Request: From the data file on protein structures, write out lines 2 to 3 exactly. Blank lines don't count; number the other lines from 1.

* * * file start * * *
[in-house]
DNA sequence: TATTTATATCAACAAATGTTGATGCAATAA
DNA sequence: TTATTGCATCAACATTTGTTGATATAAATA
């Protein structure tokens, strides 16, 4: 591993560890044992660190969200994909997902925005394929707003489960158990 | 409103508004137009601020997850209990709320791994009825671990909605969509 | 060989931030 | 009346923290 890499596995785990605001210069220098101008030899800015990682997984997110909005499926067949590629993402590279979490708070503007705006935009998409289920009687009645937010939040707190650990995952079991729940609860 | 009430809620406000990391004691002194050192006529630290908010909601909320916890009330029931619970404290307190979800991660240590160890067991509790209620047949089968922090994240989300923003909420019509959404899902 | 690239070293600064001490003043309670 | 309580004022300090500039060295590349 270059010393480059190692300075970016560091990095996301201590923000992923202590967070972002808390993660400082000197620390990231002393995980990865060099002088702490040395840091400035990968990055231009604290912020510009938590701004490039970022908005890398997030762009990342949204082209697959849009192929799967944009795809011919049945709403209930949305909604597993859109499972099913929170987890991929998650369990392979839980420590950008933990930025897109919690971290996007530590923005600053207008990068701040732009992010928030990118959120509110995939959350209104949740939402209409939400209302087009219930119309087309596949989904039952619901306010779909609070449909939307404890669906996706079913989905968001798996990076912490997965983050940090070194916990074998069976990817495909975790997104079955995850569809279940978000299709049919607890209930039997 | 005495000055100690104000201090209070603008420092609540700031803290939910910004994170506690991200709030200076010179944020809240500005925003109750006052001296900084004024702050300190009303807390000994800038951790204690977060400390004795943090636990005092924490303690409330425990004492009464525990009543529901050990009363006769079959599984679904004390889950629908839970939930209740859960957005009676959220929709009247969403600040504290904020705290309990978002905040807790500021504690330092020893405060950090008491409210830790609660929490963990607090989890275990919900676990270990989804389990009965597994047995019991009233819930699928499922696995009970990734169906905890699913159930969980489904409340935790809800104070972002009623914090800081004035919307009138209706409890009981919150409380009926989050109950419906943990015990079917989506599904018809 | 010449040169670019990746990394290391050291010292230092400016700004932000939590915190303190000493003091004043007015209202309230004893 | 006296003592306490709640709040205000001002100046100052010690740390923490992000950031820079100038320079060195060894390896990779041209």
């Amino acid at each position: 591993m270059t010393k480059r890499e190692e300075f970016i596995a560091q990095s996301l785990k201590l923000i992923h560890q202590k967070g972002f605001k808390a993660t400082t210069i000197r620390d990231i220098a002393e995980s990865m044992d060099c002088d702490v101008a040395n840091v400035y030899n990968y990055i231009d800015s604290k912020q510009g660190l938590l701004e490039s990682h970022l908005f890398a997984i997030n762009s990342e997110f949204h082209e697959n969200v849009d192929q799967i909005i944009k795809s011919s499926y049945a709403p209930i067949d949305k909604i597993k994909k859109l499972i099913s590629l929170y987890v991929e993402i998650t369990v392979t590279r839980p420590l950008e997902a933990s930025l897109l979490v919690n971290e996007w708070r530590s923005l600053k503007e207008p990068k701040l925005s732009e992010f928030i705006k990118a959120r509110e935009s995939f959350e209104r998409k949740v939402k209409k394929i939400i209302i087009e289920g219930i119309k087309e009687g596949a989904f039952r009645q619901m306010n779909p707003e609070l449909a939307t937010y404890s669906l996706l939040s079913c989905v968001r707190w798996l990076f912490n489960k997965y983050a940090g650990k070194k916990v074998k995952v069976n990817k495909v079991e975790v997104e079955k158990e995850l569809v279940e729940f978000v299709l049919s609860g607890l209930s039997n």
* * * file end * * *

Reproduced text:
DNA sequence: TATTTATATCAACAAATGTTGATGCAATAA
DNA sequence: TTATTGCATCAACATTTGTTGATATAAATA